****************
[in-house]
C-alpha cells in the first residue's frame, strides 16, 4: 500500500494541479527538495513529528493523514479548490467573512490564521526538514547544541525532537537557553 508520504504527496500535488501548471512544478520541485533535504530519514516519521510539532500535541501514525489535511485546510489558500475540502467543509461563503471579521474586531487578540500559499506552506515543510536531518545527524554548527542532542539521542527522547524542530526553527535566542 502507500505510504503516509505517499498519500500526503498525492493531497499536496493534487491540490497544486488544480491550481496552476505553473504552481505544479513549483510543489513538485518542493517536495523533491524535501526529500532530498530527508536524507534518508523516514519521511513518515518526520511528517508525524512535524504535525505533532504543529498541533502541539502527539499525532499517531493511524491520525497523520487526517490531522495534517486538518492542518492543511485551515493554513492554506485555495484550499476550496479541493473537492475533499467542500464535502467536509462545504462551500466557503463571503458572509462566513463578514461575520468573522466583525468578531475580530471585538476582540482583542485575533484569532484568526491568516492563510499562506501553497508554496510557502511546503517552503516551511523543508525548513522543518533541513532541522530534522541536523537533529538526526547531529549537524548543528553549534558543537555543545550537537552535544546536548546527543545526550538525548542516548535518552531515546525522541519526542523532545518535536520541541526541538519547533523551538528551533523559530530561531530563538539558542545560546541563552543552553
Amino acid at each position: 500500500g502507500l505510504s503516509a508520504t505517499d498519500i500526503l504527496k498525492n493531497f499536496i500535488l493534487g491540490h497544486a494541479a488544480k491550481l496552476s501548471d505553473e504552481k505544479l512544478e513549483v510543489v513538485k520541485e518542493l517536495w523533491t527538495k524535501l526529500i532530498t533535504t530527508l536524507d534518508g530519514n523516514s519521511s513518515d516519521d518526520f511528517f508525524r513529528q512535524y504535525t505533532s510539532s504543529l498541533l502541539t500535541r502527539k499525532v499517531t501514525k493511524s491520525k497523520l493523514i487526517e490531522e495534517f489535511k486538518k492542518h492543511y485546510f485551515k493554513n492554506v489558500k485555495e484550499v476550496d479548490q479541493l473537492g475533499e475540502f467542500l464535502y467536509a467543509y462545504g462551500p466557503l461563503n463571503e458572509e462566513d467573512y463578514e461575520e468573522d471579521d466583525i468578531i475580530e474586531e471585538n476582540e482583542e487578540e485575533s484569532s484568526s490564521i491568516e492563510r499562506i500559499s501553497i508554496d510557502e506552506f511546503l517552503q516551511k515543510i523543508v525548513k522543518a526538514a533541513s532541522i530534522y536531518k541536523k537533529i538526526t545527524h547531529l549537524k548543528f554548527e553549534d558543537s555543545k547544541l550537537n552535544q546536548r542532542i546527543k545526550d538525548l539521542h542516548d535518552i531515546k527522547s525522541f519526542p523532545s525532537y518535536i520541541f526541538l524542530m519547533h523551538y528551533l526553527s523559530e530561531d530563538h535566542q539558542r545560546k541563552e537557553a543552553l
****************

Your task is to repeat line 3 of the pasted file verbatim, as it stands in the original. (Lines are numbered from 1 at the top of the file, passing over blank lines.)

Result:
Amino acid at each position: 500500500g502507500l505510504s503516509a508520504t505517499d498519500i500526503l504527496k498525492n493531497f499536496i500535488l493534487g491540490h497544486a494541479a488544480k491550481l496552476s501548471d505553473e504552481k505544479l512544478e513549483v510543489v513538485k520541485e518542493l517536495w523533491t527538495k524535501l526529500i532530498t533535504t530527508l536524507d534518508g530519514n523516514s519521511s513518515d516519521d518526520f511528517f508525524r513529528q512535524y504535525t505533532s510539532s504543529l498541533l502541539t500535541r502527539k499525532v499517531t501514525k493511524s491520525k497523520l493523514i487526517e490531522e495534517f489535511k486538518k492542518h492543511y485546510f485551515k493554513n492554506v489558500k485555495e484550499v476550496d479548490q479541493l473537492g475533499e475540502f467542500l464535502y467536509a467543509y462545504g462551500p466557503l461563503n463571503e458572509e462566513d467573512y463578514e461575520e468573522d471579521d466583525i468578531i475580530e474586531e471585538n476582540e482583542e487578540e485575533s484569532s484568526s490564521i491568516e492563510r499562506i500559499s501553497i508554496d510557502e506552506f511546503l517552503q516551511k515543510i523543508v525548513k522543518a526538514a533541513s532541522i530534522y536531518k541536523k537533529i538526526t545527524h547531529l549537524k548543528f554548527e553549534d558543537s555543545k547544541l550537537n552535544q546536548r542532542i546527543k545526550d538525548l539521542h542516548d535518552i531515546k527522547s525522541f519526542p523532545s525532537y518535536i520541541f526541538l524542530m519547533h523551538y528551533l526553527s523559530e530561531d530563538h535566542q539558542r545560546k541563552e537557553a543552553l